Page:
Cell Phone Addiction: Are You Worried About Your Child?
Is your child in bed texting into the early hours of the morning? Are they bringing their phone to the dinner table and checking messages during family meals? Are they gaming with friends, Instagramming their day, and watching YouTube videos on weekends to pass the time? Those activities may be impacting their creativity, memory, sleep, and health.
According to pediatrician Michael Rich, director of the Center on Media and Child Health at Boston’s Children’s Hospital, our brains are always generating neural connections and pruning away the ones we use less, and those changes are being made in response to the artificial stimulation of digital media.
Games and social media appear to activate reward systems in the brain, which makes them addictive and preferable to less stimulating activities. That can lead to obsessive behavior that overrides a student’s underdeveloped system of self-control. Students with ADHD and anxiety disorders are particularly vulnerable.
Rich notes that when students invest time in online interactions instead of using downtime to play, create, and daydream, the brain loses out. “Boredom is the space in which creativity and imagination happen,” he says.
The blue light emitted from phones and laptops can also interfere with sleep, as it suppresses the release of melatonin and can interrupt and impede the deep sleep we need to repair and regenerate our bodies, shore up our immune system, support learning, and store memories.
When to Get Help
Rich says that parents should be concerned when a student’s life or health is becoming impaired.
“The thing[s] that we see are sleep problems, either sleep deprivation and/or sleep disruption of various kinds. We are seeing academic failure. We are seeing social problems. We are seeing increases in anxiety and depression that have a relationship to but are not necessarily solely caused by problematic interactive use,” he says.
An important sign is when a child begins giving up the activities they used to love—such as sports, social events, or outdoor activities—because they prefer to stay at home in front of a screen.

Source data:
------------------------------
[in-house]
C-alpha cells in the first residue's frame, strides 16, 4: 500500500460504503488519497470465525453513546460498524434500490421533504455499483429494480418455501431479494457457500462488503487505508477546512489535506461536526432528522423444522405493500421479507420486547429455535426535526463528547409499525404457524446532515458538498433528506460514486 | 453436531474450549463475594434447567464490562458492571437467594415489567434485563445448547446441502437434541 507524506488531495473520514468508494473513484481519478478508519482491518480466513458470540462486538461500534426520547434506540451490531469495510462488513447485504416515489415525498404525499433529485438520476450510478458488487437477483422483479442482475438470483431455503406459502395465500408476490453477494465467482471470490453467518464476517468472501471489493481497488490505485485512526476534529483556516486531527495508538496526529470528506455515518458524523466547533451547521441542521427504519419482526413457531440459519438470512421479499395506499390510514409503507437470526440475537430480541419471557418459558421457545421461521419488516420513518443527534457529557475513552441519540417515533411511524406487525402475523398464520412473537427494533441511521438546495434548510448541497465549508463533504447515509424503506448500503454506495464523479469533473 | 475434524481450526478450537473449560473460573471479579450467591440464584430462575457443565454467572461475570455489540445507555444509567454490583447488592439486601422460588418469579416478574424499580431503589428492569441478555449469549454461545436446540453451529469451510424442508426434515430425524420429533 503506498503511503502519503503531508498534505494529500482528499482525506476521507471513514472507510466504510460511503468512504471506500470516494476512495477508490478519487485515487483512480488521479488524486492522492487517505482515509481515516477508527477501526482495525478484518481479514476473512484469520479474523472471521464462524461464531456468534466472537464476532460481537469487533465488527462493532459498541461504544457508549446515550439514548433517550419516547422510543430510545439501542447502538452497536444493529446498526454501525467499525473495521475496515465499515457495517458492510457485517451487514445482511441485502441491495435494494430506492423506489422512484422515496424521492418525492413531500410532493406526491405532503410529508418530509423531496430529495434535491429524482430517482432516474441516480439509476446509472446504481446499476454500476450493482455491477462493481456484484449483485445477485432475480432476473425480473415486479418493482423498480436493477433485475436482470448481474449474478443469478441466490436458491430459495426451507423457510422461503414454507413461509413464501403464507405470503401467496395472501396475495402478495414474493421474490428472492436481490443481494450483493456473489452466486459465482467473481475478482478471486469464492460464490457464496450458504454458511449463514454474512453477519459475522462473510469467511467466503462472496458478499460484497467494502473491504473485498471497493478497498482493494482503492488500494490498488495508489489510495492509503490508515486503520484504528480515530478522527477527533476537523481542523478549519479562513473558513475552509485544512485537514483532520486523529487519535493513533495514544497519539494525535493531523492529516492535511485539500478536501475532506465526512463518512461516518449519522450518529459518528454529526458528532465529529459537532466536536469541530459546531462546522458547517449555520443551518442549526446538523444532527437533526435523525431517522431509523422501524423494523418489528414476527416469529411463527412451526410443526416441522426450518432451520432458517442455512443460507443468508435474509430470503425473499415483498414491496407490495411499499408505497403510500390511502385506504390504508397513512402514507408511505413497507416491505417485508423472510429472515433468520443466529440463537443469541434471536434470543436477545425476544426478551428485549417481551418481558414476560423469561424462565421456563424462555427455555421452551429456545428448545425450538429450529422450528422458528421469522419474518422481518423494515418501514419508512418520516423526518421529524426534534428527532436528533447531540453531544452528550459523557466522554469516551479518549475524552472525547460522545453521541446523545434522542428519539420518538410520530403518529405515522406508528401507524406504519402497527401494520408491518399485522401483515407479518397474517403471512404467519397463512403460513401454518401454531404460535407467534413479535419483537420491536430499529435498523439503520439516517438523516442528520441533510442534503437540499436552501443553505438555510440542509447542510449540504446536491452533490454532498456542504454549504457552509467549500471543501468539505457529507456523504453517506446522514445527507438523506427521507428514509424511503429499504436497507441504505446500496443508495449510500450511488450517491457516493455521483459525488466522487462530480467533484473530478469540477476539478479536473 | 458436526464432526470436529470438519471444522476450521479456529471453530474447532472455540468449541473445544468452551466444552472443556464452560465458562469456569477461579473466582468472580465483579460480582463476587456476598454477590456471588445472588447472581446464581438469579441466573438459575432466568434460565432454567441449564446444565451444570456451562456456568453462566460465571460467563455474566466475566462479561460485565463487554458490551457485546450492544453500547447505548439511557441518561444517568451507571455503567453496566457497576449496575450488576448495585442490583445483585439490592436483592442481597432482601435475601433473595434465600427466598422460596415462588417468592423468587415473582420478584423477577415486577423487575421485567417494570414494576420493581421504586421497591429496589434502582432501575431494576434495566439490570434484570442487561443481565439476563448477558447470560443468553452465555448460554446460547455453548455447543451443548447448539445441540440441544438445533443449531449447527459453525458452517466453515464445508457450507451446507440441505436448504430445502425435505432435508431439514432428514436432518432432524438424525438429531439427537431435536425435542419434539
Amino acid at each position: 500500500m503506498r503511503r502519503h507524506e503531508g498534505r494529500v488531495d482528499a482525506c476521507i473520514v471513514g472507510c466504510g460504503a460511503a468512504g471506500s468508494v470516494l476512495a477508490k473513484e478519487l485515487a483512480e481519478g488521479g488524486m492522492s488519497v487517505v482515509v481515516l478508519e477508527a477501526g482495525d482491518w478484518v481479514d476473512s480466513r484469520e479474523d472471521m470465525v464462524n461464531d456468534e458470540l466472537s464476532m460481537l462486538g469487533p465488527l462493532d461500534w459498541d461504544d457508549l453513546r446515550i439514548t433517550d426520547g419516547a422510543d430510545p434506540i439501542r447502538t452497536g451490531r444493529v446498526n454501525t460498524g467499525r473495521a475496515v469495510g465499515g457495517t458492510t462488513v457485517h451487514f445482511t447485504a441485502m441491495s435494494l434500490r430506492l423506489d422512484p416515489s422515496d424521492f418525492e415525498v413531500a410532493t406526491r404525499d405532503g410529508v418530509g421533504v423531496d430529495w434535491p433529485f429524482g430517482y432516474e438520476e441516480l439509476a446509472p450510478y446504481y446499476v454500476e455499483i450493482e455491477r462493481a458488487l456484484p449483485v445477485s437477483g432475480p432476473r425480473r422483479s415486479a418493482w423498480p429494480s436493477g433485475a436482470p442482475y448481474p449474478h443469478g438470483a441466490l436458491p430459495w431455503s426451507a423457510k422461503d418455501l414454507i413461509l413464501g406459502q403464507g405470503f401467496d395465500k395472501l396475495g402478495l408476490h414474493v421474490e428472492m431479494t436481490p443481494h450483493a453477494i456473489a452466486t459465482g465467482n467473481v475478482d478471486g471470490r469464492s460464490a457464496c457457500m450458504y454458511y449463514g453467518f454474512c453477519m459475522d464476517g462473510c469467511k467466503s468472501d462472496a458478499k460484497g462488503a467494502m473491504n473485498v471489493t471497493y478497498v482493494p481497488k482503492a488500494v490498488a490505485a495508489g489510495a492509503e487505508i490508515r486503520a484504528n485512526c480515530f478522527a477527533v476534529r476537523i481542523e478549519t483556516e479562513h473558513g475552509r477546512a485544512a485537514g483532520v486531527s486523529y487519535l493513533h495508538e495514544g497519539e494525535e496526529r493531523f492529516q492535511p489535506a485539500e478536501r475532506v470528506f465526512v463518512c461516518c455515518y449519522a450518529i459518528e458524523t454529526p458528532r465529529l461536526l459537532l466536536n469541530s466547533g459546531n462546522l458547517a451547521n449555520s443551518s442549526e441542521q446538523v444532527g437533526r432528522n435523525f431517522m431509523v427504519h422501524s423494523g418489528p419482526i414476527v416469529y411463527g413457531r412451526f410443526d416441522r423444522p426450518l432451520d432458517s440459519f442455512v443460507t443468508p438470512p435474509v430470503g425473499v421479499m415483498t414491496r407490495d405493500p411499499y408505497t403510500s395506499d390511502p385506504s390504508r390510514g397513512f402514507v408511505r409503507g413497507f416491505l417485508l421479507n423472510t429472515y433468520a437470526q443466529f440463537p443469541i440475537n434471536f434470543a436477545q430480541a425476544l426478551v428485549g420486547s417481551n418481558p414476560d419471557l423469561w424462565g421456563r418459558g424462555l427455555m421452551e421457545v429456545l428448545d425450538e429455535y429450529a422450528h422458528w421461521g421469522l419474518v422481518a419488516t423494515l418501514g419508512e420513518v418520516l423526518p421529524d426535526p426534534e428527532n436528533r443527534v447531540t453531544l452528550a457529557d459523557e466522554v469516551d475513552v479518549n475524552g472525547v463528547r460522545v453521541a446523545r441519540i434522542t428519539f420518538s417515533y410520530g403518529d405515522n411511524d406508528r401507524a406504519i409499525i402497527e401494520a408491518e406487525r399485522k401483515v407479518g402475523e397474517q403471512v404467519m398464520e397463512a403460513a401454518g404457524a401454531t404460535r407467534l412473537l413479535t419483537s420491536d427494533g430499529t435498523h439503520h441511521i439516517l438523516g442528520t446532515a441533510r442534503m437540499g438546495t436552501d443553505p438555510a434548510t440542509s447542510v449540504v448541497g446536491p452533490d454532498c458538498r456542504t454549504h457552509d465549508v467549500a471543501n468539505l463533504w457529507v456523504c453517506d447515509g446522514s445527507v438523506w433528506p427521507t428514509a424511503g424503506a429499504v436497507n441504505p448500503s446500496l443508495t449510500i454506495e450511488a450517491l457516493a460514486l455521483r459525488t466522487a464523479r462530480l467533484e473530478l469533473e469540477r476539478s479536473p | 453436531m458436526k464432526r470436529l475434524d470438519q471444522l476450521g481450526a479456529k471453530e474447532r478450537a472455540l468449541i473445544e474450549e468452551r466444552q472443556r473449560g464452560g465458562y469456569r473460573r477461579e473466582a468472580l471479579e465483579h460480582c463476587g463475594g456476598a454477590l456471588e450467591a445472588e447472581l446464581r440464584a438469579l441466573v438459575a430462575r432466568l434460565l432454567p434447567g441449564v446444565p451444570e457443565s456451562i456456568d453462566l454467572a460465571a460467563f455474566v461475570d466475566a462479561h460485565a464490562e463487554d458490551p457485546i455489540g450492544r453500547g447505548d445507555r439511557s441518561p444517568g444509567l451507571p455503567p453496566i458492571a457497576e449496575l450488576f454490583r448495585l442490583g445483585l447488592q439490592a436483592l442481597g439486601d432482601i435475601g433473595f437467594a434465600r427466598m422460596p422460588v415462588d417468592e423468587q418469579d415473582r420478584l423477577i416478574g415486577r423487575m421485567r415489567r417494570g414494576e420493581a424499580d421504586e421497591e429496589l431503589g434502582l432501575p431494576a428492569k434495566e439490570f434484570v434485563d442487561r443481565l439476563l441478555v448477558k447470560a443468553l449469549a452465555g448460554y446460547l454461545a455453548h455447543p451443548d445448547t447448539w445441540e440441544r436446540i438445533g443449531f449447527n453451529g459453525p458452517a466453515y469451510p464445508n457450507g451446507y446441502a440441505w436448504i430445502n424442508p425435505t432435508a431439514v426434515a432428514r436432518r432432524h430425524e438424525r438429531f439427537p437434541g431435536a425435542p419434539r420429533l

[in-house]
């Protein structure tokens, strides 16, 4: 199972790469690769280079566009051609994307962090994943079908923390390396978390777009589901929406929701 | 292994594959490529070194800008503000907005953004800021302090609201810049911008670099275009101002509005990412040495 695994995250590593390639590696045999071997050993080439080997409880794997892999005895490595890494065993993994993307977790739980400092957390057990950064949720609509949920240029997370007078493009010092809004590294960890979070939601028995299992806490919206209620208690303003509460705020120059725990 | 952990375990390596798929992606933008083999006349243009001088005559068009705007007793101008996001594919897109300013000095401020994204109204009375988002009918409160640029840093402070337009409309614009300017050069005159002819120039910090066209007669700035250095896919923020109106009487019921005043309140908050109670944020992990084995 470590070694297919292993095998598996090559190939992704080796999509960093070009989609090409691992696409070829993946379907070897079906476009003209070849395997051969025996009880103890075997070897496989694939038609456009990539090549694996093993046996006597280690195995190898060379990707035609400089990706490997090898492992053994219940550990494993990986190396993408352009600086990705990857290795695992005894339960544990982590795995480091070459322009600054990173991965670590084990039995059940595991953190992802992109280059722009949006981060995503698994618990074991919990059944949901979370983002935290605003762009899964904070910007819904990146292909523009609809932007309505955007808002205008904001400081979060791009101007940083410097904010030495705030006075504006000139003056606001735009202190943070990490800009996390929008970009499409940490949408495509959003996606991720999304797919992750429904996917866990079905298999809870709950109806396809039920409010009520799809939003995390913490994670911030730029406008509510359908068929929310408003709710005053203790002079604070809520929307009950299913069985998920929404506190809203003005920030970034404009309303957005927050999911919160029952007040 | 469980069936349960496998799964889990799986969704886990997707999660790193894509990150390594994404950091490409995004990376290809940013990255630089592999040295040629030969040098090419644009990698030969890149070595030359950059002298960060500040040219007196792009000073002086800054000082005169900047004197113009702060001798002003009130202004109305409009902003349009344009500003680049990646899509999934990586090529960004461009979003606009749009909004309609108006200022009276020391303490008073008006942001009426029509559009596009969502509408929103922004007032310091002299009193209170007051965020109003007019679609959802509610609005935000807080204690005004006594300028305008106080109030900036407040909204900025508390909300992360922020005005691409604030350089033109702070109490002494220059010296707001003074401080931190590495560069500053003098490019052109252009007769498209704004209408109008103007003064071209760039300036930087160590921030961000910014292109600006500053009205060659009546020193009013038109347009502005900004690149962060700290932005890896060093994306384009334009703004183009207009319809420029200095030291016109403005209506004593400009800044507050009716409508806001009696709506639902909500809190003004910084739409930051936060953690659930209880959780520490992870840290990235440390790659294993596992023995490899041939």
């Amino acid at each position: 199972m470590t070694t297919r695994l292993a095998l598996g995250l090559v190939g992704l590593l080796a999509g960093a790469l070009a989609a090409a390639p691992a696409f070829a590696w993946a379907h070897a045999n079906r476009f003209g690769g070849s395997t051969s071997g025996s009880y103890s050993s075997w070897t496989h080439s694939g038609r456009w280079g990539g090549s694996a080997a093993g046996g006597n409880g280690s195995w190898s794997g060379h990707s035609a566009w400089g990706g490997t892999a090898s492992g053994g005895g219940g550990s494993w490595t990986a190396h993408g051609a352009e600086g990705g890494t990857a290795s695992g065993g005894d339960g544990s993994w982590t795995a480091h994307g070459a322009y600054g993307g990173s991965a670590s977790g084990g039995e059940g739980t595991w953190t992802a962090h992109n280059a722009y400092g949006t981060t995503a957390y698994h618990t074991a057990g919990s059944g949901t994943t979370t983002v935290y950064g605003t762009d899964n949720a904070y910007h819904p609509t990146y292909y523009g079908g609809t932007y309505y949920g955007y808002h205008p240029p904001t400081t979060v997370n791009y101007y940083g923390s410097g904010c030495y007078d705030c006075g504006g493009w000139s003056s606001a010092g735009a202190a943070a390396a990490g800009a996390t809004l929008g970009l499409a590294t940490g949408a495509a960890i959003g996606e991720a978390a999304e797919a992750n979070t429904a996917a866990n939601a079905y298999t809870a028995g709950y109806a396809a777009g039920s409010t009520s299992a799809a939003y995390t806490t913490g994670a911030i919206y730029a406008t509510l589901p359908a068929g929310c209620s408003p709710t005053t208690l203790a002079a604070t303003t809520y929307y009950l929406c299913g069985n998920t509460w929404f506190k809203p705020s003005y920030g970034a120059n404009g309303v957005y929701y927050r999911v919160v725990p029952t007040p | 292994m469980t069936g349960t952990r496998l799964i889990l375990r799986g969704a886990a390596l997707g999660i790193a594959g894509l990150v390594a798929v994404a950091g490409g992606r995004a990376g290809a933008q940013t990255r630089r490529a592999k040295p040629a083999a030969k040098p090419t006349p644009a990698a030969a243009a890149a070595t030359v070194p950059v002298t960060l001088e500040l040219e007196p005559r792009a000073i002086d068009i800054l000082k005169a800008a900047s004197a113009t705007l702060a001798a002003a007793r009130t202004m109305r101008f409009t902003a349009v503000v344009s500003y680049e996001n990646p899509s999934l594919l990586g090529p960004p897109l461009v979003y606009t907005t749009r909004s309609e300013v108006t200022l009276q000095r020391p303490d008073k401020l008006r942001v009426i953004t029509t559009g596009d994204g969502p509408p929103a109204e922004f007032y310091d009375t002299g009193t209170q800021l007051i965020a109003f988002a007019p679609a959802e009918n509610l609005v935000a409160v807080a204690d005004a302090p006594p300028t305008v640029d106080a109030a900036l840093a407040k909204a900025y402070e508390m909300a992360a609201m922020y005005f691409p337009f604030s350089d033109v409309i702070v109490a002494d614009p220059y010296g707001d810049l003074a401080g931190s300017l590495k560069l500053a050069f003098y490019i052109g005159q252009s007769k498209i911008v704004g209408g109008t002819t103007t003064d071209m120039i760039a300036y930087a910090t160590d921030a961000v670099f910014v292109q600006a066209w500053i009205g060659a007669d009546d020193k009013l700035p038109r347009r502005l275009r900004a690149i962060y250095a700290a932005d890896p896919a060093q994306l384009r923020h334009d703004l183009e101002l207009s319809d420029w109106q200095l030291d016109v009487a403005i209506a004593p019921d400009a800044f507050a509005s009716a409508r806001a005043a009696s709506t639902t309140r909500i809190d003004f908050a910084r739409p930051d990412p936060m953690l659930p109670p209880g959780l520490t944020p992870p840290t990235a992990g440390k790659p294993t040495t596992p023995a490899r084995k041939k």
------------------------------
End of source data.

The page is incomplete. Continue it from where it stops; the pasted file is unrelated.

Quick Tips for Better Screen Health
Research led by Rich is exploring the impact of digital technology on the physical, mental, and social well-being of youth. He urges a balanced approach to screen time, encourages parents to help their children identify and manage their priorities instead of policing their online activities, and suggests creating device-free family zones. He offers these tips:
- Beware of digital media distraction. Half of all kids and three-quarters of parents feel the other is distracted when talking to each other.
- Have regular sit-down, screen-free meals with your children.
- Put down your device. Be present with others. Observe the world around you. Let your mind wander.
- Avoid blue light-emitting screen use before bedtime.
- Play online games with your children rather than forbidding them. Learn how to play from them, and as you play, help them think about what they’re seeing and doing on screen.
- Help your children plan how to spend their time, focusing on important and favorite activities to avoid sliding into the screen abyss.
Evoke Learning offers coaching and mentoring programs that can help students set goals, improve self-esteem and self-regulation, and manage time effectively. Contact us to learn more.
Bradley Ruder, D. (n.d.). Screen Time and the Brain. Retrieved July 25, 2019, from https://neuro.hms.harvard.edu/harvard-mahoney-neuroscience-institute/brain-newsletter/and-brain-series/screen-time-and-brain
Reddy, S. (2019, June 17). Does Your Kid Spend Too Much Time Online? Here's When to Worry. Retrieved July 25, 2019, from https://www.wsj.com/articles/does-your-kid-spend-too-much-time-online-heres-when-to-worry-11560763804
Light-Emitting E-Readers Before Bedtime Can Adversely Impact Sleep. (2014, December 22). Retrieved July 25, 2019, from https://www.brighamandwomens.org/about-bwh/newsroom/press-releases-detail?id=1962